Allen said his art piece shows people need to “get past their denial and fear” of a technology that could empower new inventions and reshape our world. The AI, he said, “is a tool, just like the paintbrush is a tool. Without the person, there is no creative force.”
But he also struck a note of defiance at the critics he believed did not appreciate the profound message in his AI-generated art.
“You said AI would never be as good as you, that AI would never do the work you do, and I said, ‘Oh really? How about this? I won’,” he said. “It’s here now. Recognize it. Stop denying the reality. AI isn’t going away.”
Allen, 39, lives south of his hometown of Colorado Springs and runs a company, Incarnate Games, that makes tabletop fantasy games. He went into the Air Force after high school and got a computer science degree at a Colorado technical school. He does not consider himself an artist and had never entered an arts competition before.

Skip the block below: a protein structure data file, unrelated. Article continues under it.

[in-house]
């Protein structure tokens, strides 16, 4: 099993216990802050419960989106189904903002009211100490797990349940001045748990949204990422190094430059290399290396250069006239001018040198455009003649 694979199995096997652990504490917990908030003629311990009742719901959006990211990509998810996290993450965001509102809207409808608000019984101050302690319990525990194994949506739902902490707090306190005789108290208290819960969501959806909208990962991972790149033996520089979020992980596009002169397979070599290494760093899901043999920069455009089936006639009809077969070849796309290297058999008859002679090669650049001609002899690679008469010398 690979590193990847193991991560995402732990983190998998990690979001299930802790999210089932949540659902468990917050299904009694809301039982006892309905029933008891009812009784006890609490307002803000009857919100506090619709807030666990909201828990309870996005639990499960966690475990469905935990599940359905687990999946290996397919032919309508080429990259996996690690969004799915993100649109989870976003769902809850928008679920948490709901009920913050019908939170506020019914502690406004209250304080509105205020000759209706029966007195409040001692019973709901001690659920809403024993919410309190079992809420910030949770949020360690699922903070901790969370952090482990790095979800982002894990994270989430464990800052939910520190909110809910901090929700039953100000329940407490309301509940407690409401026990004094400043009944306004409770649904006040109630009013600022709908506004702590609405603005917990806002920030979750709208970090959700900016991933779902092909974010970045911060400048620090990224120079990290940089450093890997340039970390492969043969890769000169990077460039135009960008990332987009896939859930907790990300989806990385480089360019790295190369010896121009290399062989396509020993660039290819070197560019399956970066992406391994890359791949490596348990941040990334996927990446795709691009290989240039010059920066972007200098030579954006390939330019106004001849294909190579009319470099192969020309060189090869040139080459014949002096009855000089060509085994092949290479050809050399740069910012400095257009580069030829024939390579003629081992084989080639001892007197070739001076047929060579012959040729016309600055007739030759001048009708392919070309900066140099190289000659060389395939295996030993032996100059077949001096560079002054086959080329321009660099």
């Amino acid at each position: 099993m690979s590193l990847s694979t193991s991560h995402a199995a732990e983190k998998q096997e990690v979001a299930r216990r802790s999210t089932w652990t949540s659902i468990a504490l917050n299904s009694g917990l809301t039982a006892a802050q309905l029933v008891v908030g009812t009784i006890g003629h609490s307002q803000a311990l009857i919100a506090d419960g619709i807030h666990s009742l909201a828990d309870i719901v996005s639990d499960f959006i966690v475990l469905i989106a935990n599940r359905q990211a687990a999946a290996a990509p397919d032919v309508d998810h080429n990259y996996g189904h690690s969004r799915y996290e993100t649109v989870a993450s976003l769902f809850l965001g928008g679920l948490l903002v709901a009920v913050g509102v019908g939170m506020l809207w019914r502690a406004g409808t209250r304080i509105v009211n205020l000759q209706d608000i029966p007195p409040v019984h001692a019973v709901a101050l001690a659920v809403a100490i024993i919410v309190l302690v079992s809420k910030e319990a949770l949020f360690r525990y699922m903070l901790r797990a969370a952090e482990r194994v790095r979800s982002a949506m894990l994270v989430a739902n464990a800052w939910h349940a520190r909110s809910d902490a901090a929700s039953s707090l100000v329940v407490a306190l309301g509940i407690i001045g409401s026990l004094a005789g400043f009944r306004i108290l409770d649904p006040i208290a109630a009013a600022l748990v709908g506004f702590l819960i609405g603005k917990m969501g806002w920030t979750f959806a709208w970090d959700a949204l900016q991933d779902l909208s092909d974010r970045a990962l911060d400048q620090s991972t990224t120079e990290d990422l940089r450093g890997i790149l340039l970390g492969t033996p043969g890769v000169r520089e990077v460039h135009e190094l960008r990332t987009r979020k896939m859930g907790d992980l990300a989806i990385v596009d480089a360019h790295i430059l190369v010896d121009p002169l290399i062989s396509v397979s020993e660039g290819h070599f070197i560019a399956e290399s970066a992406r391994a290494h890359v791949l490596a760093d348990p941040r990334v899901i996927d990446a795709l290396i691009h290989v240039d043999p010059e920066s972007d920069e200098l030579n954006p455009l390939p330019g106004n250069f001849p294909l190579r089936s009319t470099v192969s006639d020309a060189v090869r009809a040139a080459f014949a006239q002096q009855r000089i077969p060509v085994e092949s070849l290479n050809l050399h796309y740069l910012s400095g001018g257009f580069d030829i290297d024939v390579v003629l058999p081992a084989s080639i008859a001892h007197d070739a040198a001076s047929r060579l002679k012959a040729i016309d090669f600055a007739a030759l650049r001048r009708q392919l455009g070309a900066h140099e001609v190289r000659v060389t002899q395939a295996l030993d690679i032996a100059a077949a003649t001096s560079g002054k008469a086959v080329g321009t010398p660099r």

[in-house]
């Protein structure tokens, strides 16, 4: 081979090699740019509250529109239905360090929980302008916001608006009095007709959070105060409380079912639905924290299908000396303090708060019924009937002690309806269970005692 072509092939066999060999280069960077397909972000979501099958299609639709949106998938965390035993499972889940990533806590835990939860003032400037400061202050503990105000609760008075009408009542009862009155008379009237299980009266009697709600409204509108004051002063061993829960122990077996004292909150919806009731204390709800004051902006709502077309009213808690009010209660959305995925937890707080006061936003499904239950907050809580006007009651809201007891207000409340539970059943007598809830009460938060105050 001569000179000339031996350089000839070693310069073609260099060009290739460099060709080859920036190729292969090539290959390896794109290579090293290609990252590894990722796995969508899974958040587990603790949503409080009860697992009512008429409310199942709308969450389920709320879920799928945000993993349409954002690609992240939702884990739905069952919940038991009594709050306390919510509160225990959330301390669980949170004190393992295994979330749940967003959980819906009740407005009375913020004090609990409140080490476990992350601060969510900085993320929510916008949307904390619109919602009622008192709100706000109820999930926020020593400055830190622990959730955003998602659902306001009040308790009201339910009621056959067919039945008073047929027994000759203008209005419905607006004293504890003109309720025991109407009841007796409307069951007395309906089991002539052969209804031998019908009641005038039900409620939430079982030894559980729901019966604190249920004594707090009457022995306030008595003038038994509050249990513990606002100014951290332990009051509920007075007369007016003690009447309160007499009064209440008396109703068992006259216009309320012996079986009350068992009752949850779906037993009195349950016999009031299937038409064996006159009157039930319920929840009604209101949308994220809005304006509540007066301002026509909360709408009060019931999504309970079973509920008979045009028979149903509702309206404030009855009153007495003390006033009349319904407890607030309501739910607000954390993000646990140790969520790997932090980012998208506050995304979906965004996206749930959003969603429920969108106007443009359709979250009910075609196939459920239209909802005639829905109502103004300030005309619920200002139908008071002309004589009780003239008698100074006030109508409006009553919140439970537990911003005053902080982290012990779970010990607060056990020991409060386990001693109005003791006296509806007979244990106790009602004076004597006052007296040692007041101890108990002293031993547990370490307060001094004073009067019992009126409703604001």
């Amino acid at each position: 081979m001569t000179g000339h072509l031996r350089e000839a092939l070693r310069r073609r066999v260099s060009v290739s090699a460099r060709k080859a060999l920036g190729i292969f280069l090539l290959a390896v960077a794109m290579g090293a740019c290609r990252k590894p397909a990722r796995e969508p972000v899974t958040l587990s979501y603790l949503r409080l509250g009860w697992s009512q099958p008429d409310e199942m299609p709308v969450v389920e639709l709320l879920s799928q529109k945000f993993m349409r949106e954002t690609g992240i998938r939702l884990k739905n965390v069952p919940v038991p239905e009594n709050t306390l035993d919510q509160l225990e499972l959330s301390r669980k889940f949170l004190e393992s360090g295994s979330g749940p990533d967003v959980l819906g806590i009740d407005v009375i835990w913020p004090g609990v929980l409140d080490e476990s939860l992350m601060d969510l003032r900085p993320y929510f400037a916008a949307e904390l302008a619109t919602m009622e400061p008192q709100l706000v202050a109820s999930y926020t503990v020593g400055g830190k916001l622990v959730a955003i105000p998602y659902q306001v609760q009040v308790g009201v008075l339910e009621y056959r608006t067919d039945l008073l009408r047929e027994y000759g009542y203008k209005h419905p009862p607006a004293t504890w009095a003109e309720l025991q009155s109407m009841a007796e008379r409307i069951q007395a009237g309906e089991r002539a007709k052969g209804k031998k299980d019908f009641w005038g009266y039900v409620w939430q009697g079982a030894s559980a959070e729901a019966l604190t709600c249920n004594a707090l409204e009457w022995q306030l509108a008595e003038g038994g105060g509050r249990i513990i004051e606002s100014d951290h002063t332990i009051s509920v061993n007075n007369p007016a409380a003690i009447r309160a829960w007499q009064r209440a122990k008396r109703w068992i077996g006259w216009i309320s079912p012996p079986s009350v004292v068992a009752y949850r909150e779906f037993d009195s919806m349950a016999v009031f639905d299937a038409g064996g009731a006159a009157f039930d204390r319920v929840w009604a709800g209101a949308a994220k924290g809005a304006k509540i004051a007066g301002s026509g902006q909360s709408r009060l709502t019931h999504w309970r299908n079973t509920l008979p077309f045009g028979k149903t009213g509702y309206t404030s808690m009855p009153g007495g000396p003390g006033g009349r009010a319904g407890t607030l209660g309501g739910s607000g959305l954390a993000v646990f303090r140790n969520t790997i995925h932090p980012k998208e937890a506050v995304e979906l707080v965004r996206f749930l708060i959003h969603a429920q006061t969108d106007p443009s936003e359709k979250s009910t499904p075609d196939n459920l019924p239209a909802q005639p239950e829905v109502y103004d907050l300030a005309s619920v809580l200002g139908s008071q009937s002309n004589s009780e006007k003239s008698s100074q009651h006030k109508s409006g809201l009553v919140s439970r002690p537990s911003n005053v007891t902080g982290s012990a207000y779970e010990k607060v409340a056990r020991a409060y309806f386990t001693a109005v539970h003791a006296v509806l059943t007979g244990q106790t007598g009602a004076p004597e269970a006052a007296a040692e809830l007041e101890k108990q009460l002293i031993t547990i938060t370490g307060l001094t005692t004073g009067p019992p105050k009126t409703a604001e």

Earlier this year, he said, he started noticing people posting more AI art on social media, but he had been initially skeptical to try it himself due to “spiritual reasons.” Elon Musk, he remembered, had compared AI to “summoning the demon,” and the practice felt like it could be “a gateway into communicating with the unknown.”
“That’s what it feels like. This isn’t being created by a human,” Allen said Thursday while watching a jiu jitsu tournament in Las Vegas. “There’s a lot to be said about the spiritual meddling of our reality. They would use anything they could to influence humanity.”